"The exception to the rule above stated is that where the policy holder has made every reasonable effort to effect a change of beneficiary, it will be given effect. As stated by Judge Gawthrop, speaking for the Superior Court in Gannon v. Gannon, 88 Pa.Super. 239: 'There is abundant authority for the rule of law that the courts will give effect to the intention of the insured to change the beneficiary by holding that the change has been accomplished where he has done all he could to comply with the provisions of the policy.'" Sproat v. Travelers' Insurance Co., 289 Pa. 351, 137 A. 621, 622.
The plaintiff has cited a number of cases to the effect that provisions relating to change of beneficiary, if for the benefit of the insurance company, may be waived by it, and that payment into court of the proceeds of the policy is a waiver. There is no doubt about this principle, but it relates to formal requirements, usually having to do with endorsement on the policy or entry upon the company's records. In a case where the rights of the original beneficiary are involved, before it can have any application there must be proof of an executed intention on the part of the insured to change the beneficiary.
The plaintiff argues that all that is necessary is proof of "a completed intent or decision to make the change." I do not think that that is quite a correct statement of the rule. There is a difference between a completed intent and an executed intent. What the cases do hold is that strict compliance with the provisions of the policy or by-laws is not always necessary to prove an executed intent. All that is needed is that the insured shall have done all that he reasonably could be expected to do under the circumstances, or that he shall have "committed himself fully to the election therein contained." Estate of Sanes, 91 Pa. Super. 466, 475. In the Sanes case the paper signed was a "request" as here, but it was something more. It began, "I now elect to designate a new beneficiary, and request the said Society to make such designation effective by endorsement upon the said policy." As the Court said, the only request about this was "the request to the company to endorse the change of the policy." So I am not ready to say that the Sanes decision fully rules this case.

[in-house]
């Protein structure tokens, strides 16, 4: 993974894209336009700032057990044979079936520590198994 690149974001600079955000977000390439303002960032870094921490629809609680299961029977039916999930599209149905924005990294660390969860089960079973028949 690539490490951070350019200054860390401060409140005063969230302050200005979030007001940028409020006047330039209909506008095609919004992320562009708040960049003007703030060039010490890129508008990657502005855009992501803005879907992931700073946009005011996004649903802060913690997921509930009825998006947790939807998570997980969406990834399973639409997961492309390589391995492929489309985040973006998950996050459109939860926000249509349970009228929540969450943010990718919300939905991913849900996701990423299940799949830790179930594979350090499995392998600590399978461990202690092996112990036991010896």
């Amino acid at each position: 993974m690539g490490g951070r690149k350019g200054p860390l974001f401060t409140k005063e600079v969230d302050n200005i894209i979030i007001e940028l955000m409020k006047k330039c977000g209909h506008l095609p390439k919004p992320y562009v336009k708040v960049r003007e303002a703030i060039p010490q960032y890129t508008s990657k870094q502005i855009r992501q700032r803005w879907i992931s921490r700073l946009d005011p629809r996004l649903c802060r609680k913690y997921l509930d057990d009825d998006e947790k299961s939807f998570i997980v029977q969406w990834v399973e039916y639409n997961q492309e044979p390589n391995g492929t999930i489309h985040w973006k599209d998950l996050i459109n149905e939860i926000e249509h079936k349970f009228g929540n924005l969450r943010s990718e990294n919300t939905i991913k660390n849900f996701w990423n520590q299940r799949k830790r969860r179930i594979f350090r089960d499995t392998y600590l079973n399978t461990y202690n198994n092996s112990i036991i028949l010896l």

In the present case delivery was to the beneficiary, and there is no averment that the paper was given her to send to the Company. In fact the inference from the statement of claim is that it was not, since neither she nor the insured knew anything about that requirement. No case has been cited to me which goes so far as to hold that the signing of a request to an insurance company to change the beneficiary and handing the paper and policy to the beneficiary is sufficient evidence of an executed intent, but I am not ready to say that it is not.
I think it is one of those questions which can not be determined satisfactorily except upon evidence, and that I ought not to try to dispose of it upon the pleadings. I do not see how full justice can be done without knowing all the circumstances surrounding the transaction, and these can be brought out fully only by testimony at the trial.
I am of the opinion that the new Rules of Civil Procedure are properly applicable to this case, and Rule 12(d), 28 U.S.C.A. following section 723c, provides that the court may order the hearing and determination of a motion for judgment (which is what this is) be deferred until the trial. I so order.
Contrary to the usual practice, I have discussed the question rather fully in this opinion, but I think that it may be helpful to have my thought as to what the question involved really is.
© 1992-2004 VersusLaw Inc.